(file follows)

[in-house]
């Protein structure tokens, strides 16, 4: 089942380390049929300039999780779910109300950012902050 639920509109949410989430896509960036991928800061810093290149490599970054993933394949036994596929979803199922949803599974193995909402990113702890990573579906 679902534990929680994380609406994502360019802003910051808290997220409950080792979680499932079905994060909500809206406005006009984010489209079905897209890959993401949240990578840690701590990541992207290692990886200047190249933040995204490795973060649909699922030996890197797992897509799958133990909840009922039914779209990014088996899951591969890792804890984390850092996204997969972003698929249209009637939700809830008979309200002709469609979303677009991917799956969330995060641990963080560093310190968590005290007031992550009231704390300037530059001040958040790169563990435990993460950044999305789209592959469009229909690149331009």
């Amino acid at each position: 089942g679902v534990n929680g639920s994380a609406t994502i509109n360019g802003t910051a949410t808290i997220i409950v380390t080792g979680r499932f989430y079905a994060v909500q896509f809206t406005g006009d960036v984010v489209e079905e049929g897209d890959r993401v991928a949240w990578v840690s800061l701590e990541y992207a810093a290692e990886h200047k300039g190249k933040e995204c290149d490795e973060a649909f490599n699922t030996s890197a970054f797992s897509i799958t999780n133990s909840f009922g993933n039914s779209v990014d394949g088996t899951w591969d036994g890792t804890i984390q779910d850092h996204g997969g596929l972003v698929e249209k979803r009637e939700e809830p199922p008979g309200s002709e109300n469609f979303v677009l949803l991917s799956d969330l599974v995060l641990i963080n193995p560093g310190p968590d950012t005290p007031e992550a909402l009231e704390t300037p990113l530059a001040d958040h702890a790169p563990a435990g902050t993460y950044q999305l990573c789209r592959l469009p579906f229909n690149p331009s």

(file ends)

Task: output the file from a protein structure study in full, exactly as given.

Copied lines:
[in-house]
């Protein structure tokens, strides 16, 4: 089942380390049929300039999780779910109300950012902050 639920509109949410989430896509960036991928800061810093290149490599970054993933394949036994596929979803199922949803599974193995909402990113702890990573579906 679902534990929680994380609406994502360019802003910051808290997220409950080792979680499932079905994060909500809206406005006009984010489209079905897209890959993401949240990578840690701590990541992207290692990886200047190249933040995204490795973060649909699922030996890197797992897509799958133990909840009922039914779209990014088996899951591969890792804890984390850092996204997969972003698929249209009637939700809830008979309200002709469609979303677009991917799956969330995060641990963080560093310190968590005290007031992550009231704390300037530059001040958040790169563990435990993460950044999305789209592959469009229909690149331009």
């Amino acid at each position: 089942g679902v534990n929680g639920s994380a609406t994502i509109n360019g802003t910051a949410t808290i997220i409950v380390t080792g979680r499932f989430y079905a994060v909500q896509f809206t406005g006009d960036v984010v489209e079905e049929g897209d890959r993401v991928a949240w990578v840690s800061l701590e990541y992207a810093a290692e990886h200047k300039g190249k933040e995204c290149d490795e973060a649909f490599n699922t030996s890197a970054f797992s897509i799958t999780n133990s909840f009922g993933n039914s779209v990014d394949g088996t899951w591969d036994g890792t804890i984390q779910d850092h996204g997969g596929l972003v698929e249209k979803r009637e939700e809830p199922p008979g309200s002709e109300n469609f979303v677009l949803l991917s799956d969330l599974v995060l641990i963080n193995p560093g310190p968590d950012t005290p007031e992550a909402l009231e704390t300037p990113l530059a001040d958040h702890a790169p563990a435990g902050t993460y950044q999305l990573c789209r592959l469009p579906f229909n690149p331009s």